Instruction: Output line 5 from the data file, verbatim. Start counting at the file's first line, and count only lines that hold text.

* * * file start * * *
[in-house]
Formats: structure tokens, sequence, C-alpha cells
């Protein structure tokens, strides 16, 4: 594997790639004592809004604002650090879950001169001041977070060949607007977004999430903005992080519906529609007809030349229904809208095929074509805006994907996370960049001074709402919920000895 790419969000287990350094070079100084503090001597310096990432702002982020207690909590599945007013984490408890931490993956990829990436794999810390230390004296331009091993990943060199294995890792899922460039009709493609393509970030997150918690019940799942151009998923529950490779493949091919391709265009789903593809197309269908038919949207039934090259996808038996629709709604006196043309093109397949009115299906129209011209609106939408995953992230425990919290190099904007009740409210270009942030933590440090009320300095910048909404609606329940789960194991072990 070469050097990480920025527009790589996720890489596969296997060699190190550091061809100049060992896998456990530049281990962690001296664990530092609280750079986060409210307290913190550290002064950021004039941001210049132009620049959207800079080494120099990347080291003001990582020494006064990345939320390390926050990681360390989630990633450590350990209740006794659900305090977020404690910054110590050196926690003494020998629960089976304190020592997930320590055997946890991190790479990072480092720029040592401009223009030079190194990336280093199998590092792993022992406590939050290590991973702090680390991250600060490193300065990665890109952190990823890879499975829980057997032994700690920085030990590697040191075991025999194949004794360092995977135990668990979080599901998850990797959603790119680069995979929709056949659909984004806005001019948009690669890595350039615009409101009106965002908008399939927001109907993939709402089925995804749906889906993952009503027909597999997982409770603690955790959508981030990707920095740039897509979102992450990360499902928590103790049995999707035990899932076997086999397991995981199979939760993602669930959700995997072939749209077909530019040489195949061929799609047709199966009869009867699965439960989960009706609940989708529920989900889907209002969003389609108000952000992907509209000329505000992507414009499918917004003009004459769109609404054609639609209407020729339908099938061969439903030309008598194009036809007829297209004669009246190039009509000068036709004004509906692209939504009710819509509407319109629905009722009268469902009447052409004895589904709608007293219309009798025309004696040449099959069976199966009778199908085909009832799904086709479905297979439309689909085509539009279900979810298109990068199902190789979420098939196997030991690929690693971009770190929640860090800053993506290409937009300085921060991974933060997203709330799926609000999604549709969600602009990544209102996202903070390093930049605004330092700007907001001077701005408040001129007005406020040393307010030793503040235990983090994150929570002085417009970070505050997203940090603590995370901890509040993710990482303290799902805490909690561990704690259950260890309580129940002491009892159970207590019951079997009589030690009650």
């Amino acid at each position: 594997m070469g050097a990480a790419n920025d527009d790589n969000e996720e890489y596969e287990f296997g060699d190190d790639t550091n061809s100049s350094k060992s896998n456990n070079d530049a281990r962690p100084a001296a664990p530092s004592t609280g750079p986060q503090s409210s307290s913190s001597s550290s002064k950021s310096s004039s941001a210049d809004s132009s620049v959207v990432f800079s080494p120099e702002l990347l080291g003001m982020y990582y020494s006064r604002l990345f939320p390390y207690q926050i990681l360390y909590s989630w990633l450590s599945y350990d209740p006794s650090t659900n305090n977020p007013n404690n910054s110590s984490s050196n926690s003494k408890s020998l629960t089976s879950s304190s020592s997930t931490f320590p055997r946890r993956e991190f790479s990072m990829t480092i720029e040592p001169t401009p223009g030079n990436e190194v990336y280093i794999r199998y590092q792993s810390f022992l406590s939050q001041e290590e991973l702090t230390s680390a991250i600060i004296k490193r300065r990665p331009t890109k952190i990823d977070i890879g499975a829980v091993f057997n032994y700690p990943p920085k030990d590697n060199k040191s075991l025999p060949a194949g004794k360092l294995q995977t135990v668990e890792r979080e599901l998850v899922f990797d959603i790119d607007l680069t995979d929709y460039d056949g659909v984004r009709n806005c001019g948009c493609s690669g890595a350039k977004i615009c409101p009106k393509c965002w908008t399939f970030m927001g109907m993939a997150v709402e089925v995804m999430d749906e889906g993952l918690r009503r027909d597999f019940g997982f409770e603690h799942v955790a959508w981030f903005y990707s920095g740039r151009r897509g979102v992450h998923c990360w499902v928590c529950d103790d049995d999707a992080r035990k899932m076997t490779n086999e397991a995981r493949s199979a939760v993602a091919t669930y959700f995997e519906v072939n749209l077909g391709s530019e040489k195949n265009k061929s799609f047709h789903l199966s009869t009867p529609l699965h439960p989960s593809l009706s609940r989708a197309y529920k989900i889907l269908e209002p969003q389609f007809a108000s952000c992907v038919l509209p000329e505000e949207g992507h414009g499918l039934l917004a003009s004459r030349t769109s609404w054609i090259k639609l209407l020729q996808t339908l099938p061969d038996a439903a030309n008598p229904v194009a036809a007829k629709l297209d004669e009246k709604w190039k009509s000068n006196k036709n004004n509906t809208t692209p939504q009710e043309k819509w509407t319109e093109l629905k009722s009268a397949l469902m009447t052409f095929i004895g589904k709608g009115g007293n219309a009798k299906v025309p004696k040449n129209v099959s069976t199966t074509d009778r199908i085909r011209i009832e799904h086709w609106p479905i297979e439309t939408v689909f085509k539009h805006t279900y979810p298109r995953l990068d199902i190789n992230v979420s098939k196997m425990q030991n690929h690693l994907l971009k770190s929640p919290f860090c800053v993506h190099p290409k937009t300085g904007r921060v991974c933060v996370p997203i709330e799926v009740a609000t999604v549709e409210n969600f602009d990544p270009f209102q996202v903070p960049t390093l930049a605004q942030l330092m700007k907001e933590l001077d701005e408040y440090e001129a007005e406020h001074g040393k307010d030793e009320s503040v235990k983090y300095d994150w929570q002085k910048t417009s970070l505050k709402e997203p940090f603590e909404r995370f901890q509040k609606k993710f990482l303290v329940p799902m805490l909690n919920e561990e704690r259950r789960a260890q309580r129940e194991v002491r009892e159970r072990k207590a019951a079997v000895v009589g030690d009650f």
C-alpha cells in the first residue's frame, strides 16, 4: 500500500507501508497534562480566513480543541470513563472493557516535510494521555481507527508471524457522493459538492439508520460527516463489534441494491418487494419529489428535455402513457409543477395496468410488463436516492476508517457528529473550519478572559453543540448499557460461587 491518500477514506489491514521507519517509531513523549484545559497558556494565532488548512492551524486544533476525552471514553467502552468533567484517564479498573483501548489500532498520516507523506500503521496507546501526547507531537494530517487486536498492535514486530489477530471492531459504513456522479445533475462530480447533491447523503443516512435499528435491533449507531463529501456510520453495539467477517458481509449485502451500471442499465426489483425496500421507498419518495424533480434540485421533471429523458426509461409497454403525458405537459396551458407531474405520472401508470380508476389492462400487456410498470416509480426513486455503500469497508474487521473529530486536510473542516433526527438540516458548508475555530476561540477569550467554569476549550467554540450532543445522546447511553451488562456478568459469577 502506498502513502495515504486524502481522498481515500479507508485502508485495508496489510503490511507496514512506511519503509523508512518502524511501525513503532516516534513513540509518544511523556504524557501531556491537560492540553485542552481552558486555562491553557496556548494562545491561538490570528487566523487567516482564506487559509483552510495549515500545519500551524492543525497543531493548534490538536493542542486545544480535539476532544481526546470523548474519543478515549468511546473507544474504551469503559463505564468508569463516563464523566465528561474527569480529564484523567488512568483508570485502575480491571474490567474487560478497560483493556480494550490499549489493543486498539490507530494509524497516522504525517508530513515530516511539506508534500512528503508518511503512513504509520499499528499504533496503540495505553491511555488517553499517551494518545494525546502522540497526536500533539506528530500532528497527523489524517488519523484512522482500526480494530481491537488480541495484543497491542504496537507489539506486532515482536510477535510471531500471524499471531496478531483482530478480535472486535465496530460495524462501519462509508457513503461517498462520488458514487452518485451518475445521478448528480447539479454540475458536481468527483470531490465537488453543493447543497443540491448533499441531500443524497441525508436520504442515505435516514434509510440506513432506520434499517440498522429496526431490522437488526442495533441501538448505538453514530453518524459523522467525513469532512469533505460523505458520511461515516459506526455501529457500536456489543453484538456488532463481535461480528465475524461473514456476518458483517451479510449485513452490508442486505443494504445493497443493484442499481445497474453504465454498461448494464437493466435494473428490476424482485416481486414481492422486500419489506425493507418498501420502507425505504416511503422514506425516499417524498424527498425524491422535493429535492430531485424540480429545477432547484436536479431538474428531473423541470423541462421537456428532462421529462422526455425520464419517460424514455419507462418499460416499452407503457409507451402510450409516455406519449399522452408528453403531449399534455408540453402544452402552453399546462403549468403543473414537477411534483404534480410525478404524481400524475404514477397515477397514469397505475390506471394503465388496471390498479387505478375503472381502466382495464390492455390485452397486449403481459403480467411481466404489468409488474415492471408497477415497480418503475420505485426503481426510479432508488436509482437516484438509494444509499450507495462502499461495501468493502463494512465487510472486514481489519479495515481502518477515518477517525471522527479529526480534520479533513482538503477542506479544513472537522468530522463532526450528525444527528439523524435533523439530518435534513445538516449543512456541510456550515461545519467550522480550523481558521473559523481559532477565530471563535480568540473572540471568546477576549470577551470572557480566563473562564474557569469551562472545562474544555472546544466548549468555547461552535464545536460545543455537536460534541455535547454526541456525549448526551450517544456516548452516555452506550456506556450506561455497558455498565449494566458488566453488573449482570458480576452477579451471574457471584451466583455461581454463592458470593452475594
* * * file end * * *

C-alpha cells in the first residue's frame, strides 16, 4: 500500500507501508497534562480566513480543541470513563472493557516535510494521555481507527508471524457522493459538492439508520460527516463489534441494491418487494419529489428535455402513457409543477395496468410488463436516492476508517457528529473550519478572559453543540448499557460461587 491518500477514506489491514521507519517509531513523549484545559497558556494565532488548512492551524486544533476525552471514553467502552468533567484517564479498573483501548489500532498520516507523506500503521496507546501526547507531537494530517487486536498492535514486530489477530471492531459504513456522479445533475462530480447533491447523503443516512435499528435491533449507531463529501456510520453495539467477517458481509449485502451500471442499465426489483425496500421507498419518495424533480434540485421533471429523458426509461409497454403525458405537459396551458407531474405520472401508470380508476389492462400487456410498470416509480426513486455503500469497508474487521473529530486536510473542516433526527438540516458548508475555530476561540477569550467554569476549550467554540450532543445522546447511553451488562456478568459469577 502506498502513502495515504486524502481522498481515500479507508485502508485495508496489510503490511507496514512506511519503509523508512518502524511501525513503532516516534513513540509518544511523556504524557501531556491537560492540553485542552481552558486555562491553557496556548494562545491561538490570528487566523487567516482564506487559509483552510495549515500545519500551524492543525497543531493548534490538536493542542486545544480535539476532544481526546470523548474519543478515549468511546473507544474504551469503559463505564468508569463516563464523566465528561474527569480529564484523567488512568483508570485502575480491571474490567474487560478497560483493556480494550490499549489493543486498539490507530494509524497516522504525517508530513515530516511539506508534500512528503508518511503512513504509520499499528499504533496503540495505553491511555488517553499517551494518545494525546502522540497526536500533539506528530500532528497527523489524517488519523484512522482500526480494530481491537488480541495484543497491542504496537507489539506486532515482536510477535510471531500471524499471531496478531483482530478480535472486535465496530460495524462501519462509508457513503461517498462520488458514487452518485451518475445521478448528480447539479454540475458536481468527483470531490465537488453543493447543497443540491448533499441531500443524497441525508436520504442515505435516514434509510440506513432506520434499517440498522429496526431490522437488526442495533441501538448505538453514530453518524459523522467525513469532512469533505460523505458520511461515516459506526455501529457500536456489543453484538456488532463481535461480528465475524461473514456476518458483517451479510449485513452490508442486505443494504445493497443493484442499481445497474453504465454498461448494464437493466435494473428490476424482485416481486414481492422486500419489506425493507418498501420502507425505504416511503422514506425516499417524498424527498425524491422535493429535492430531485424540480429545477432547484436536479431538474428531473423541470423541462421537456428532462421529462422526455425520464419517460424514455419507462418499460416499452407503457409507451402510450409516455406519449399522452408528453403531449399534455408540453402544452402552453399546462403549468403543473414537477411534483404534480410525478404524481400524475404514477397515477397514469397505475390506471394503465388496471390498479387505478375503472381502466382495464390492455390485452397486449403481459403480467411481466404489468409488474415492471408497477415497480418503475420505485426503481426510479432508488436509482437516484438509494444509499450507495462502499461495501468493502463494512465487510472486514481489519479495515481502518477515518477517525471522527479529526480534520479533513482538503477542506479544513472537522468530522463532526450528525444527528439523524435533523439530518435534513445538516449543512456541510456550515461545519467550522480550523481558521473559523481559532477565530471563535480568540473572540471568546477576549470577551470572557480566563473562564474557569469551562472545562474544555472546544466548549468555547461552535464545536460545543455537536460534541455535547454526541456525549448526551450517544456516548452516555452506550456506556450506561455497558455498565449494566458488566453488573449482570458480576452477579451471574457471584451466583455461581454463592458470593452475594